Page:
Invisible Monsters: The minigame "Invisi-Ghoul". ALL the zombies in this mini-game are invisible, including the dreaded Zomboni that pulls One Hit Kills on your plants. You can't use spikerocks here as the mini-game is done in conveyor style.
Ironic Nursery Tune: The Jack-in-the-Box zombie plods along, cranking a box that's playing "Pop Goes the Weasel"... and explodes.
The Juggernaut: Being zombies, all zombies have shades of this, but Gargantuars take the cake, being able to instantly smash obstacles, trample down plants and being very durable, hulking monstrosities.
Likewise, Snow Peas, the Ice-Shroom and Winter Melons freeze the zombies, making them slower (and in the case of the Ice-Shroom, completely immobile for a short period of time). You can kill weaker zombies with just Winter Melons.
Completely averted if you try to use Snow Peas with Torchwoods. You either freeze-unfreeze the zombies every second or your frozen peas are unfrozen before they hit the Zombie.
Lampshade Hanging: "Cabbage-pult is okay with launching cabbages at zombies. It's what he's paid for, after all, and he's good at it. He just doesn't understand how the zombies get up on the roof in the first place."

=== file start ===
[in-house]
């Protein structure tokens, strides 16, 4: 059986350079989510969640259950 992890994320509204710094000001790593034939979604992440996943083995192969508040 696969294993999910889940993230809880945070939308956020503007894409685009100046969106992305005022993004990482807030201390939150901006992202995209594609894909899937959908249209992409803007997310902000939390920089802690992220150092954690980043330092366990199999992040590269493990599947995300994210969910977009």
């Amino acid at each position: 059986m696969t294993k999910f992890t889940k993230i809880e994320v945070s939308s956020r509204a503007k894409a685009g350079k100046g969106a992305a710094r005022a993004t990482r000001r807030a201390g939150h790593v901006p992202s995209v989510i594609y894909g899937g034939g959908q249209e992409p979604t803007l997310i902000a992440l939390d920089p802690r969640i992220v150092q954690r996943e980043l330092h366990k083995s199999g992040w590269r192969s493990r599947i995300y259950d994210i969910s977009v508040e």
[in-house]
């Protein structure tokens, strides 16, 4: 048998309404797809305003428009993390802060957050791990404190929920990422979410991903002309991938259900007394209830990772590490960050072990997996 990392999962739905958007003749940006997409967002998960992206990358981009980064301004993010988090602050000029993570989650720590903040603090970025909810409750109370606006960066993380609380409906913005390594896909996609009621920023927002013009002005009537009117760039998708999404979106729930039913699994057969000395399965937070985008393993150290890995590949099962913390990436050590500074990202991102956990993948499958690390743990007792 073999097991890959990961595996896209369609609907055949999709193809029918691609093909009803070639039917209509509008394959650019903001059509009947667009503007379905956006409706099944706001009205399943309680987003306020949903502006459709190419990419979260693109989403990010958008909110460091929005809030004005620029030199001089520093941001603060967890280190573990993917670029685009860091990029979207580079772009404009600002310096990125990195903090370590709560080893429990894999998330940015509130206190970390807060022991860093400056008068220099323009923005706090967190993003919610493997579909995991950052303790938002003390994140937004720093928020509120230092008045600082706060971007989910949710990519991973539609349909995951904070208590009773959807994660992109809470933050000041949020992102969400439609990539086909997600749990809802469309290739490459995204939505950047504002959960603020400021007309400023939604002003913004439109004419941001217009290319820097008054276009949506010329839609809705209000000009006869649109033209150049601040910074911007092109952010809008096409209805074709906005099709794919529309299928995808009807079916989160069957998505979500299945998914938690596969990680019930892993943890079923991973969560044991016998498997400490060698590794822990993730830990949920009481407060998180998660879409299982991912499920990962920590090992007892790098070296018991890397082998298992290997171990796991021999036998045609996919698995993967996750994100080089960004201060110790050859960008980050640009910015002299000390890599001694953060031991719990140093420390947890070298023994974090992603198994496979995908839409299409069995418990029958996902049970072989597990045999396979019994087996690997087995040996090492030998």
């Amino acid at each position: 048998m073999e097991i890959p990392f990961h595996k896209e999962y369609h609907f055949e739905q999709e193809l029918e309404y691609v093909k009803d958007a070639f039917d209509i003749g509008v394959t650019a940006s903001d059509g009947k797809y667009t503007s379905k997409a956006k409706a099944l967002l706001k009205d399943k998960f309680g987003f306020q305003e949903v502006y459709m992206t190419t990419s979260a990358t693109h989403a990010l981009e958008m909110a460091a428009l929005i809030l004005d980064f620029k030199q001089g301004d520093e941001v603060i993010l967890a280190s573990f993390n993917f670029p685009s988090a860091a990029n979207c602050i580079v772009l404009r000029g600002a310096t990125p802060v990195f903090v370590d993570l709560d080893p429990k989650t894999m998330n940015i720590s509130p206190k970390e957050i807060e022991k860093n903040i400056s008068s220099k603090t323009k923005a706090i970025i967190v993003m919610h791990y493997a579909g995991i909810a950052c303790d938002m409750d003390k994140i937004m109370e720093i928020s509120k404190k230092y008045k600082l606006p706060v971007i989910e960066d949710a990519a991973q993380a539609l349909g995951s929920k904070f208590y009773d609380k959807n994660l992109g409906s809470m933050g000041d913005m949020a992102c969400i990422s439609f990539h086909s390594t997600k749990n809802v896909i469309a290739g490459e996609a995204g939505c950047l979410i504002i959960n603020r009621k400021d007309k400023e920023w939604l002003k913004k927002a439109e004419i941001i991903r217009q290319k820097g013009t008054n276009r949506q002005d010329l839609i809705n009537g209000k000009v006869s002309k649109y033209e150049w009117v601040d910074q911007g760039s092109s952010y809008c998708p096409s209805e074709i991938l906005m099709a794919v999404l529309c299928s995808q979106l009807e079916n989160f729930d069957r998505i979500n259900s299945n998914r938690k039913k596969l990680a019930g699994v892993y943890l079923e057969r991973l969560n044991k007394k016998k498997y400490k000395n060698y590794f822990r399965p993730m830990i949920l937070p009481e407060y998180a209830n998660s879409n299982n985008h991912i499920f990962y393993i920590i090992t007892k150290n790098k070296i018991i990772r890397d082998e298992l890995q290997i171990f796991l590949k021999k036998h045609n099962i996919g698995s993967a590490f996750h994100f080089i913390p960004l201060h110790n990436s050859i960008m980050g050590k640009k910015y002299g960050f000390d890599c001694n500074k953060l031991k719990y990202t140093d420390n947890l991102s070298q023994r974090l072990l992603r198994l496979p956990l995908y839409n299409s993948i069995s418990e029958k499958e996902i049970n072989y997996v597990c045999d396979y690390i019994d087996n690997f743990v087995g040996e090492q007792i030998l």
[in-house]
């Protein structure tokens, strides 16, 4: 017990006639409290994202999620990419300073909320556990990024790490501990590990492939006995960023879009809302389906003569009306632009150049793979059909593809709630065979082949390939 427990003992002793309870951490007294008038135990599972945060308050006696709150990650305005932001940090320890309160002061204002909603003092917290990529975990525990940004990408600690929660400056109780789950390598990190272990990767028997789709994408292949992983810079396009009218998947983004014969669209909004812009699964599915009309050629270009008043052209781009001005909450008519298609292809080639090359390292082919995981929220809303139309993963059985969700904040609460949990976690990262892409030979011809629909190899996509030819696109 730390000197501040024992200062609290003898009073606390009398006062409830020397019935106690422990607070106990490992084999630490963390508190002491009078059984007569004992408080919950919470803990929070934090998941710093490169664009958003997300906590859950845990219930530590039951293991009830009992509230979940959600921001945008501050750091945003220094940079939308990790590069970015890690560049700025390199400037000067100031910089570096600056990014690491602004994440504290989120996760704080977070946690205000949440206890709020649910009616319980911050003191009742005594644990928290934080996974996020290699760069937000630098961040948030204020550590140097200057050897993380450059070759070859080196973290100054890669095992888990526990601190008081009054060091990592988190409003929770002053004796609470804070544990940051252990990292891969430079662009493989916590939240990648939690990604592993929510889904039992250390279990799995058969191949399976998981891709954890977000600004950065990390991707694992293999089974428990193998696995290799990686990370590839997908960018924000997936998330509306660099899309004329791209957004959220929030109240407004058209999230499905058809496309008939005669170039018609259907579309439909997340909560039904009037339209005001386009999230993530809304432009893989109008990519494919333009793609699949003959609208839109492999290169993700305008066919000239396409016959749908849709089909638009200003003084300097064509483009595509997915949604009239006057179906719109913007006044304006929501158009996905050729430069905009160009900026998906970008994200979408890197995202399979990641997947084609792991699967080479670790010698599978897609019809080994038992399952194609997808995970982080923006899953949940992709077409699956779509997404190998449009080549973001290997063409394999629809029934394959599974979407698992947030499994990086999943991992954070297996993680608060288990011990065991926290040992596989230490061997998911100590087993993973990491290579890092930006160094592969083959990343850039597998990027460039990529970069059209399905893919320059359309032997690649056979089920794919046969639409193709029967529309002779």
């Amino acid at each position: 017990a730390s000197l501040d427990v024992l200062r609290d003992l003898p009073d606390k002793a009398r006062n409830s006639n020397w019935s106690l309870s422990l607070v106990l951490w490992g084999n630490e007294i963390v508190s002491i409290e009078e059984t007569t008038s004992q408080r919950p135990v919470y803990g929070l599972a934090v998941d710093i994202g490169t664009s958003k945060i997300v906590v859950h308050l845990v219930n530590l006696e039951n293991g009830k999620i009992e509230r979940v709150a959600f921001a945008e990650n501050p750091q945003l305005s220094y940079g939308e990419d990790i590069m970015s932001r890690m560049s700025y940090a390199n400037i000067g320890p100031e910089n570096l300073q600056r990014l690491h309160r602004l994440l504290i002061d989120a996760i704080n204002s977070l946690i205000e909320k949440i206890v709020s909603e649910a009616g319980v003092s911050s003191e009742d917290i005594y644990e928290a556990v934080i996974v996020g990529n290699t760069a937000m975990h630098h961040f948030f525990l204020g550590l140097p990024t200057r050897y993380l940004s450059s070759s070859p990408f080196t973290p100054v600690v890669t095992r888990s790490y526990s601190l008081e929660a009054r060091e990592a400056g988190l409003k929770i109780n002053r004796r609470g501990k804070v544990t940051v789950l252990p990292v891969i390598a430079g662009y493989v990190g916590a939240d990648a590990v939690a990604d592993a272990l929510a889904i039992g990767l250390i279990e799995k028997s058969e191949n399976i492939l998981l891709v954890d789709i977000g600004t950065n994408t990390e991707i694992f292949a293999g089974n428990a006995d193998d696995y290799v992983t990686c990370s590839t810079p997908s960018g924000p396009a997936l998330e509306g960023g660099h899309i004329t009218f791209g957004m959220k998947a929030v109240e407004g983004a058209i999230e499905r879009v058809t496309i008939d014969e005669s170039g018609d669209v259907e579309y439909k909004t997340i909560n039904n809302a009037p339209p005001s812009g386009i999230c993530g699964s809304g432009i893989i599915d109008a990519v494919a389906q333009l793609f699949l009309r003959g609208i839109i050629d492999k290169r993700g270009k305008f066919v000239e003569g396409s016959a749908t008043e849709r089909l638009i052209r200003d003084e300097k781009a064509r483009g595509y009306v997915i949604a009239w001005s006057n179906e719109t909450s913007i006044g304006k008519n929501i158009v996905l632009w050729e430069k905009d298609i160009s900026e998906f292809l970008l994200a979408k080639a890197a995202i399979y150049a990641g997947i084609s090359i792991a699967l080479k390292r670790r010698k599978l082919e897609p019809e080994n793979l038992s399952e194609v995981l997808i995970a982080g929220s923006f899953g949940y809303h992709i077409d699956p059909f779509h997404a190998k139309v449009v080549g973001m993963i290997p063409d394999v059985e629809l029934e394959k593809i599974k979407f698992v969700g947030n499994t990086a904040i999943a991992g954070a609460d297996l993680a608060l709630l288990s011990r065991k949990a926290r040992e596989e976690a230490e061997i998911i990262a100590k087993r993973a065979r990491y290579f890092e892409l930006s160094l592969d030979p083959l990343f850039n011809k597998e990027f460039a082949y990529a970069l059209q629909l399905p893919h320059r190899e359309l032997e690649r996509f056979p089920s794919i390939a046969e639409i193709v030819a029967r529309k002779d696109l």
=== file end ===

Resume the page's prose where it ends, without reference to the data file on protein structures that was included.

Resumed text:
The football zombie. He moves twice as fast than regular zombies, eats your plants twice as fast, and he can take a lot of damage. In the flash version's Survival: Endless mode, it's even tougher — it can not only survive instant kill plants, but also about as much damage as the full PC version's Gargantuar.
Zombonis. They're fast, have a lot of health, cannot be slowed and their attack instantly crushes your plants! Plus they leave behind an ice trail and unless you Kill It with Fire, it paves the way for bobsled zombies that zip through the freshly created ice trail, creating a huge headache.